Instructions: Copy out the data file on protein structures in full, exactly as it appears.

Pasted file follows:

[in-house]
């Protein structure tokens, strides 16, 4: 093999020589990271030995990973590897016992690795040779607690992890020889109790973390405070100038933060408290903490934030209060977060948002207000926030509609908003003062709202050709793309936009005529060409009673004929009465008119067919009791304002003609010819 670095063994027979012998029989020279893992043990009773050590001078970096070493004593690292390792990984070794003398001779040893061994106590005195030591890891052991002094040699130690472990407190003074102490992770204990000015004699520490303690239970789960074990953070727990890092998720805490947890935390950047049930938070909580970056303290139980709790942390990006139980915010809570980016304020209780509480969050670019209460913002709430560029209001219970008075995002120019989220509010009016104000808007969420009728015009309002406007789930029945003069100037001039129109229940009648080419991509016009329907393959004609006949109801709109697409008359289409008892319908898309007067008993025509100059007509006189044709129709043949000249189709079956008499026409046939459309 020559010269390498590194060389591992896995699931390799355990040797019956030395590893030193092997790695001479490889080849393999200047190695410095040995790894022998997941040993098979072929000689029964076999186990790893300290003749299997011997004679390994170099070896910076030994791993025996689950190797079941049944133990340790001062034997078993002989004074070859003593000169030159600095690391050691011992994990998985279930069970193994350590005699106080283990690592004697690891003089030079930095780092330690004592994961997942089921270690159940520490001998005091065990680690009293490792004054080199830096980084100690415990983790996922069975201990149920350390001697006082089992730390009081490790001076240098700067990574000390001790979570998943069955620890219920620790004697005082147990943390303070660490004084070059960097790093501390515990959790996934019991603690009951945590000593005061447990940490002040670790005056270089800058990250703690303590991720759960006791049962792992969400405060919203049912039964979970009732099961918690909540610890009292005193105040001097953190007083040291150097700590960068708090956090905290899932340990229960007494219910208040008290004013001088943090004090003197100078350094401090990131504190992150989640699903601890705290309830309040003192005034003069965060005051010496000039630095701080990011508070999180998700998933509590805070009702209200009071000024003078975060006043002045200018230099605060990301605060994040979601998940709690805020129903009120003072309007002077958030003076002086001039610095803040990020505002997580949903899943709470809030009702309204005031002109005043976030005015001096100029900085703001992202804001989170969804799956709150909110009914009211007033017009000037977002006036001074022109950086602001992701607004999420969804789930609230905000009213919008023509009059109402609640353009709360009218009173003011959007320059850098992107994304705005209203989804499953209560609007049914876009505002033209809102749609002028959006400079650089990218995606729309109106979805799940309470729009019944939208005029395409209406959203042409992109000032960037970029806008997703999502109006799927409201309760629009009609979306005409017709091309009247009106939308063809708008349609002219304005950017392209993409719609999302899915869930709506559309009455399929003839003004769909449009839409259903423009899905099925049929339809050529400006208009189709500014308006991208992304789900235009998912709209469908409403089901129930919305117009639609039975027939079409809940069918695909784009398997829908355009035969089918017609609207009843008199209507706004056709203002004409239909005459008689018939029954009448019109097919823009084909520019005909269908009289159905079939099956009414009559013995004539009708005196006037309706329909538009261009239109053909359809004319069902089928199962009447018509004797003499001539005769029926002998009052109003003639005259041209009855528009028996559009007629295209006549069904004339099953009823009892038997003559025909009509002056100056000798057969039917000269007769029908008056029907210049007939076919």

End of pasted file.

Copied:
[in-house]
């Protein structure tokens, strides 16, 4: 093999020589990271030995990973590897016992690795040779607690992890020889109790973390405070100038933060408290903490934030209060977060948002207000926030509609908003003062709202050709793309936009005529060409009673004929009465008119067919009791304002003609010819 670095063994027979012998029989020279893992043990009773050590001078970096070493004593690292390792990984070794003398001779040893061994106590005195030591890891052991002094040699130690472990407190003074102490992770204990000015004699520490303690239970789960074990953070727990890092998720805490947890935390950047049930938070909580970056303290139980709790942390990006139980915010809570980016304020209780509480969050670019209460913002709430560029209001219970008075995002120019989220509010009016104000808007969420009728015009309002406007789930029945003069100037001039129109229940009648080419991509016009329907393959004609006949109801709109697409008359289409008892319908898309007067008993025509100059007509006189044709129709043949000249189709079956008499026409046939459309 020559010269390498590194060389591992896995699931390799355990040797019956030395590893030193092997790695001479490889080849393999200047190695410095040995790894022998997941040993098979072929000689029964076999186990790893300290003749299997011997004679390994170099070896910076030994791993025996689950190797079941049944133990340790001062034997078993002989004074070859003593000169030159600095690391050691011992994990998985279930069970193994350590005699106080283990690592004697690891003089030079930095780092330690004592994961997942089921270690159940520490001998005091065990680690009293490792004054080199830096980084100690415990983790996922069975201990149920350390001697006082089992730390009081490790001076240098700067990574000390001790979570998943069955620890219920620790004697005082147990943390303070660490004084070059960097790093501390515990959790996934019991603690009951945590000593005061447990940490002040670790005056270089800058990250703690303590991720759960006791049962792992969400405060919203049912039964979970009732099961918690909540610890009292005193105040001097953190007083040291150097700590960068708090956090905290899932340990229960007494219910208040008290004013001088943090004090003197100078350094401090990131504190992150989640699903601890705290309830309040003192005034003069965060005051010496000039630095701080990011508070999180998700998933509590805070009702209200009071000024003078975060006043002045200018230099605060990301605060994040979601998940709690805020129903009120003072309007002077958030003076002086001039610095803040990020505002997580949903899943709470809030009702309204005031002109005043976030005015001096100029900085703001992202804001989170969804799956709150909110009914009211007033017009000037977002006036001074022109950086602001992701607004999420969804789930609230905000009213919008023509009059109402609640353009709360009218009173003011959007320059850098992107994304705005209203989804499953209560609007049914876009505002033209809102749609002028959006400079650089990218995606729309109106979805799940309470729009019944939208005029395409209406959203042409992109000032960037970029806008997703999502109006799927409201309760629009009609979306005409017709091309009247009106939308063809708008349609002219304005950017392209993409719609999302899915869930709506559309009455399929003839003004769909449009839409259903423009899905099925049929339809050529400006208009189709500014308006991208992304789900235009998912709209469908409403089901129930919305117009639609039975027939079409809940069918695909784009398997829908355009035969089918017609609207009843008199209507706004056709203002004409239909005459008689018939029954009448019109097919823009084909520019005909269908009289159905079939099956009414009559013995004539009708005196006037309706329909538009261009239109053909359809004319069902089928199962009447018509004797003499001539005769029926002998009052109003003639005259041209009855528009028996559009007629295209006549069904004339099953009823009892038997003559025909009509002056100056000798057969039917000269007769029908008056029907210049007939076919």